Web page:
Stoolball: ‘What Ball?’ History of the traditional, rural women’s sport.

Chiddingstone Causeway Stoolball team, 1921 | Sussex Archaelogical Society
Chiddingstone Causeway Stoolball team, 1921
Sussex Archaelogical Society
Drawing of stoolball from Girls Own magazine, 1891 | Courtesy of Stoolball England
Drawing of stoolball from Girls Own magazine, 1891
Courtesy of Stoolball England
Sussex game at Hove, poster | Sussex Archaelogical Society
Sussex game at Hove, poster
Sussex Archaelogical Society

One of the sports participating in our Sport England funded collections project is Stoolball. Anita Broad from Stoolball England gives us a whistle stop history and highlights some of the collections of this fascinating, largely female, sport.

“Stoolball is a traditional striking and fielding sport very similar in principle to cricket and played mostly by women in the South-East of England. In its original form, it was played by defending a simple milking style stool by rural villagers and farm labourers in fields and local churchyards and was first documented in 1450.

We no longer play with milking stools of course but intriguingly, we don’t know how the game developed into the modern-day sport using shoulder-height wickets. We can make an informed guess; folklore has it that milk maids, tired of bending over to defend a small stool, pushed the legs of the stool into a tree or hedge to create a target at a more convenient height. If you think about it, they could have put the stool atop the church ‘wicket gate’, hence the name we use now for our stoolball posts; wickets. And the seat of handled milking stools look just like a modern stoolball bat!

We know stoolball went to America with the Pilgrim Fathers in 1621 because it’s documented in the Governor’s diary. Baseball historians recognise stoolball as one of its ancestors. Who knows, place stools in a circle and you have base running. Cricket probably evolved from the original form of stoolball too but shush, don’t tell anyone!

Moving swiftly on to Victorian times. Stoolball in Sussex villages is well documented and being Victorian times, of course this is when the first rules of stoolball are recorded. The excellently researched book by Glynde village historian Andrew Lusted ‘The Glynde Butterflies Stoolball Team: 1866 – 1887 England’s First Female Sports Stars’ details social history and matches that took place between local village teams such as the Firle Blues and Chailey Grasshoppers amongst many others. The Glynde Butterflies stoolball team re-formed after the publication of Andrew’s book in 2011.

Read more about the women and girls who played in Victorian times here: https://www.thekeep.info/international-womens-day-gertrude-brand-1844-1927-maud-brand-1856-1944/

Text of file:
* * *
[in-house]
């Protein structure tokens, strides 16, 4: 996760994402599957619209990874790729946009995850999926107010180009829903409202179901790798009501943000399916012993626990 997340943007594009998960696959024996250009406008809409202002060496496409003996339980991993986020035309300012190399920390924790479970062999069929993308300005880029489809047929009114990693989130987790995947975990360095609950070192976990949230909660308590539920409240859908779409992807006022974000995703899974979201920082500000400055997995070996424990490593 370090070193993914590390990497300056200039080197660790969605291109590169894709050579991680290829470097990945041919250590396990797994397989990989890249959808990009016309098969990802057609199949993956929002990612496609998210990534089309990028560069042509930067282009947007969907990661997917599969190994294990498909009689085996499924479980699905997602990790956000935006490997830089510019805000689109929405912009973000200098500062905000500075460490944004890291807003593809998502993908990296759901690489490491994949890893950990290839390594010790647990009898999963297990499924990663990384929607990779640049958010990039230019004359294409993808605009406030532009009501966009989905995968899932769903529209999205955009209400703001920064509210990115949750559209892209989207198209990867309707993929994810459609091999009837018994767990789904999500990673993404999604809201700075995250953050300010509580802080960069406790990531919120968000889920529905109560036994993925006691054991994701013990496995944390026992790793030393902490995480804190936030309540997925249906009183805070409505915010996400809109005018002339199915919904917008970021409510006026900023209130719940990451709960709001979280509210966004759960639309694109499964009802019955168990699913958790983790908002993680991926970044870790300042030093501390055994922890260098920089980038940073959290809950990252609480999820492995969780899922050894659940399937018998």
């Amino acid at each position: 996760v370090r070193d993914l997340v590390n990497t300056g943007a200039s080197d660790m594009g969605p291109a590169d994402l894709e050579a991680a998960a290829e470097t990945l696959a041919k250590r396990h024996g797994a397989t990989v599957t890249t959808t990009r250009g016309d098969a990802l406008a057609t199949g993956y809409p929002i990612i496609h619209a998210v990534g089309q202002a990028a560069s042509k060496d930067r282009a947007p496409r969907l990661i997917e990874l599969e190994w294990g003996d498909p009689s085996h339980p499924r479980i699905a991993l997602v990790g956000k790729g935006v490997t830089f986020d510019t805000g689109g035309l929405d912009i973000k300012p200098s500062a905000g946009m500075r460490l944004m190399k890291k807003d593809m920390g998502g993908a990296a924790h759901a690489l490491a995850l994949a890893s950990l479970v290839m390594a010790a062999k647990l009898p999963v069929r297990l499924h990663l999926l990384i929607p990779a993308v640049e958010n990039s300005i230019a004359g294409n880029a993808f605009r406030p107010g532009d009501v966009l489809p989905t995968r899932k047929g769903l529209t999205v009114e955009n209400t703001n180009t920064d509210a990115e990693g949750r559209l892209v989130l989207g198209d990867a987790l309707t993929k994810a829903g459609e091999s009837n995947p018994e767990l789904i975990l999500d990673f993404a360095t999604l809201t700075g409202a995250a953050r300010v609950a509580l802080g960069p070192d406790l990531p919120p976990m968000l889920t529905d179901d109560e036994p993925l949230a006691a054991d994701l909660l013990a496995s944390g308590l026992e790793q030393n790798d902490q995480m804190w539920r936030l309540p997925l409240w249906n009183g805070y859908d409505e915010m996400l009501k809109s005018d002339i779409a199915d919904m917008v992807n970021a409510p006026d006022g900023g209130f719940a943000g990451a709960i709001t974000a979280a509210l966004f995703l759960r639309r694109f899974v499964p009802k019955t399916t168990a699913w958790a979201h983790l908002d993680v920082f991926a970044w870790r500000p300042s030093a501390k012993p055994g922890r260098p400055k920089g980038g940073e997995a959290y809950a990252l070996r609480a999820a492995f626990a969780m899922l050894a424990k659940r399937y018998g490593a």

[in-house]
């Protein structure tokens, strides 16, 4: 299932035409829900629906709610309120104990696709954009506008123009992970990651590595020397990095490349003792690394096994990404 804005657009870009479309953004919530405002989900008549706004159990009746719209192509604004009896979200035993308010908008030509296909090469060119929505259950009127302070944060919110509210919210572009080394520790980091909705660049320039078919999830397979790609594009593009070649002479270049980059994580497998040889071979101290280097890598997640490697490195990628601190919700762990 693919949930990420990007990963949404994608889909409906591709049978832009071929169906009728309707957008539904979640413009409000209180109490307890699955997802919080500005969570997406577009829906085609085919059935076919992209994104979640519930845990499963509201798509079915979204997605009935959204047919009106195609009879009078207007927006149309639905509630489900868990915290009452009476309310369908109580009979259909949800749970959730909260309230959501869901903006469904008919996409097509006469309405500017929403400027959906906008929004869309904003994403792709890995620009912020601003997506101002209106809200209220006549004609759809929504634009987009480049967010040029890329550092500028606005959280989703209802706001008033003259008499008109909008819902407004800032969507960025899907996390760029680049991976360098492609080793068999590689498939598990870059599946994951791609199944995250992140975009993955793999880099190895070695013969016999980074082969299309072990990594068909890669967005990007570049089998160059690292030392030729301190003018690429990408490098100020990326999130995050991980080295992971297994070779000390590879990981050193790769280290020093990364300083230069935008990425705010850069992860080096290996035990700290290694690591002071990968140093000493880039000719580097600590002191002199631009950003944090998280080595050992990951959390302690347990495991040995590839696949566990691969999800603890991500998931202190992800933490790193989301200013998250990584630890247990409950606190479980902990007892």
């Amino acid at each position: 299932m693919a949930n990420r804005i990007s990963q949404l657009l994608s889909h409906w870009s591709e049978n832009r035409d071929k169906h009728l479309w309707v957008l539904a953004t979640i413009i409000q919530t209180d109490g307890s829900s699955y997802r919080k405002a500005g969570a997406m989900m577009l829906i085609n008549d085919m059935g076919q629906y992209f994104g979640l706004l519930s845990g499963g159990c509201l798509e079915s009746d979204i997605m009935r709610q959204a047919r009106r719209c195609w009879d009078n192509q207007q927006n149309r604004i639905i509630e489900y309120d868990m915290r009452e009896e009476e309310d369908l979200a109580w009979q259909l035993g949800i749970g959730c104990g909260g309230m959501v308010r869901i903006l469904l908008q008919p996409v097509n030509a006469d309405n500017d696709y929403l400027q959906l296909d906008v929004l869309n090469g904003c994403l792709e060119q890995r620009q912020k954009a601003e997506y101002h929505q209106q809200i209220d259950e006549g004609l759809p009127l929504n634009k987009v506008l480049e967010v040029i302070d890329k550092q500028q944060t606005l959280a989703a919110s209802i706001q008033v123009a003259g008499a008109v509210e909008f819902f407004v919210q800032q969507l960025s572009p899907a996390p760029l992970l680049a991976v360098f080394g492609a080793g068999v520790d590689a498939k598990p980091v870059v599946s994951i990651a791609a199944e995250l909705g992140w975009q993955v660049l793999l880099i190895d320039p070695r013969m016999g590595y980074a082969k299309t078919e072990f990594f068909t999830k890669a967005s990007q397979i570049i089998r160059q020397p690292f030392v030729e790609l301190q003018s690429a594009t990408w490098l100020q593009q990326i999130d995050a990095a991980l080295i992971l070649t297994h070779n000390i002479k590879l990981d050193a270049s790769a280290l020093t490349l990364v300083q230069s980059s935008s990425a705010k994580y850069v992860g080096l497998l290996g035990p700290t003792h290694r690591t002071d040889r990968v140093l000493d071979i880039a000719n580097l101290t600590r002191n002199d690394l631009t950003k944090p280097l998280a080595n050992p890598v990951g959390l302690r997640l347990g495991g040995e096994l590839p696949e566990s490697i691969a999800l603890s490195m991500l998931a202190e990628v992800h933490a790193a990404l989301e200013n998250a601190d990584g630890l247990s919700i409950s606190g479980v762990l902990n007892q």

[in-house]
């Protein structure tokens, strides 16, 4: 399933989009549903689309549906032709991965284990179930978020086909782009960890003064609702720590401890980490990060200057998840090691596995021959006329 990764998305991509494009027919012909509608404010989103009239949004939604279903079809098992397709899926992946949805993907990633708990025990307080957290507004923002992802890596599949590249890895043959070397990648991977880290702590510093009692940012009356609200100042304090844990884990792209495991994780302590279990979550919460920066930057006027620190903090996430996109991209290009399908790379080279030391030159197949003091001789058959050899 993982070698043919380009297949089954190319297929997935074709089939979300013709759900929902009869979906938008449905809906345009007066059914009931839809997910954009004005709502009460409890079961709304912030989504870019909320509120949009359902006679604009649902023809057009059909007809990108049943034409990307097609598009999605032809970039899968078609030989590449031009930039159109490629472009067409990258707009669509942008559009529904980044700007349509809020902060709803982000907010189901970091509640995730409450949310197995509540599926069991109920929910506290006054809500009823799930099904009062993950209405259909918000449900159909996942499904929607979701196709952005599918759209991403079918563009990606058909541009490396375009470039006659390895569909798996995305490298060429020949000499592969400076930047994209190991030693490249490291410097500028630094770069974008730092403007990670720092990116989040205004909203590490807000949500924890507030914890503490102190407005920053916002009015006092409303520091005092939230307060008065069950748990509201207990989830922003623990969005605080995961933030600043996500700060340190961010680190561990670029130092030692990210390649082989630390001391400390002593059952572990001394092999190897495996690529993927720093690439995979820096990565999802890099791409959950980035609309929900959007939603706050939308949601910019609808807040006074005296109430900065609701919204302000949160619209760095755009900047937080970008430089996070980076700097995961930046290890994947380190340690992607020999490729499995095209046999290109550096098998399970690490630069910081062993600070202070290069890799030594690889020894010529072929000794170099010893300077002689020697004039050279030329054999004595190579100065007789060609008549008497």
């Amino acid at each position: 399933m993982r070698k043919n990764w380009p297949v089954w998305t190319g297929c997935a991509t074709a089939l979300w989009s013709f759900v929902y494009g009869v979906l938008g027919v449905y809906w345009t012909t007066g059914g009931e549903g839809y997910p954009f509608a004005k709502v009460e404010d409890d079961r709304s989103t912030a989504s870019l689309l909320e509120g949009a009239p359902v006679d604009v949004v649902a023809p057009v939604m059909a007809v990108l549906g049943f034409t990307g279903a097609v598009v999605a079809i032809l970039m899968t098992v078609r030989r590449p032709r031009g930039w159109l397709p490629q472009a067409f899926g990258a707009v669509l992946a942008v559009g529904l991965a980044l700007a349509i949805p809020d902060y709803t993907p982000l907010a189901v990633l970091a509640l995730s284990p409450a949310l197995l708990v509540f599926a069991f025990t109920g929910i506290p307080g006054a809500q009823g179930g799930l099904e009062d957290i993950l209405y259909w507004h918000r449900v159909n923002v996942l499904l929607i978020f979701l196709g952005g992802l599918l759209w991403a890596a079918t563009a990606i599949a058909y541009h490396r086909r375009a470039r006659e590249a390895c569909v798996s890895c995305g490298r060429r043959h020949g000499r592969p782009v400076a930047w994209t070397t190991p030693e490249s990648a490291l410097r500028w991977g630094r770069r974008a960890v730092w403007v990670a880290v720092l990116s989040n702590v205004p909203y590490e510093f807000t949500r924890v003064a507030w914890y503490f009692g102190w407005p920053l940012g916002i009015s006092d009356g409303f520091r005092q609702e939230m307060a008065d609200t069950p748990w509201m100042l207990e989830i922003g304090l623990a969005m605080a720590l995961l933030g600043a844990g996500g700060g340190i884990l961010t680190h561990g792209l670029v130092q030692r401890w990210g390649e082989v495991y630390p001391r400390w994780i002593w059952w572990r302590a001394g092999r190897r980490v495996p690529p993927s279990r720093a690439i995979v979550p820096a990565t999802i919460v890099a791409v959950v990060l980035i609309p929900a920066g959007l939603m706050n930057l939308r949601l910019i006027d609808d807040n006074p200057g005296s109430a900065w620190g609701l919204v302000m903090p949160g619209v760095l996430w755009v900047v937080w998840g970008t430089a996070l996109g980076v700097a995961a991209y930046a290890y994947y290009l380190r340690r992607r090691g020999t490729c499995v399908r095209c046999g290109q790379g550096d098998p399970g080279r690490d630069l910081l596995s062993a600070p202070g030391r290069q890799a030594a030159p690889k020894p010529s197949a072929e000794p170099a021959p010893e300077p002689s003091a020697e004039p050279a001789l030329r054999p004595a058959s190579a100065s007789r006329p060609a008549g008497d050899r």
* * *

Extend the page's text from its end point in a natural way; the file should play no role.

WW1 brought the next popularity explosion. Major W W Grantham, local Sussex landowner, London KC and general power-house ambassador for the sport realised the potential of stoolball as a game that could be easily played by rehabilitating injured soldiers billeted in military hospitals such as the Princess Louise Hospital at the Chailey Heritage School for disabled children and the Brighton Pavilion Hospital. There’s so much I could detail around this time but suffice to say stoolball became hugely popular and a fundraiser for the ‘Not Forgotten Association’. A match was played at Buckingham Palace and annual matches were played at Lord’s with the first National Stoolball Association being formed there in 1923. Between the wars there were over 1000 teams playing stoolball around the country. Maj Grantham’s fascinating legacy and book ‘Stoolball Illustrated and How to Play it’ was published in 1919 and can be viewed here on the Stoolball England website https://www.stoolball.org.uk/history/story/major-w-w-grantham/

You can also read a detailed article about Grantham and stoolball published in the 1928 edition of the Sussex County Magazine here https://www.stoolball.org.uk/history/story/stoolball-in-sussex-by-russell-goggs/

East Sussex Record Office holds the Chailey Heritage and Brighton Museums archive at The Keep in Brighton and has some excellent photographs of the soldiers and children playing stoolball.

WW2 made it difficult for stoolball to continue and it contracted back into its heartland of Sussex where it continued to be played by women in rural villages across the county. County matches were also played between Kent and Sussex. After the war stoolball became an important social network for rural village women. In the days when cars were rare for village women Stoolball teams would organise a coach to take them to play other village teams around the county. Women and girls of all ages would meet and socialise through their sport with women from other villages in a way that would have been unlikely otherwise. This was a women’s sport, organised and run by women. They would fundraise by selling ‘teas’, raffles and jumble sales.

Mostly the matches were umpired by husbands, dads or grandads and the scorers were usually other women relatives of the players. Stoolball is still a family orientated sport and it’s not unusual for mothers, daughters and granddaughters to play in the same team. This is where I come in, sadly I never got to play with my grandmother or mother, but they played together, and I now play with my daughter in that same team.

Stoolball is played in East and West Sussex, Kent, Surrey and Hampshire and is gaining recognition again across the country. Stoolball is played extensively in schools in Sussex and there are mixed gender and ladies’ leagues playing throughout the Summer. Indoor leagues are played during the Winter months.

Stoolball has moved into the 21stC and we even have an England team. We are by default World Champs, but we aspire to one day play a true international!

Stoolball is an officially recognised sport by Sport England. www.stoolball.org.uk

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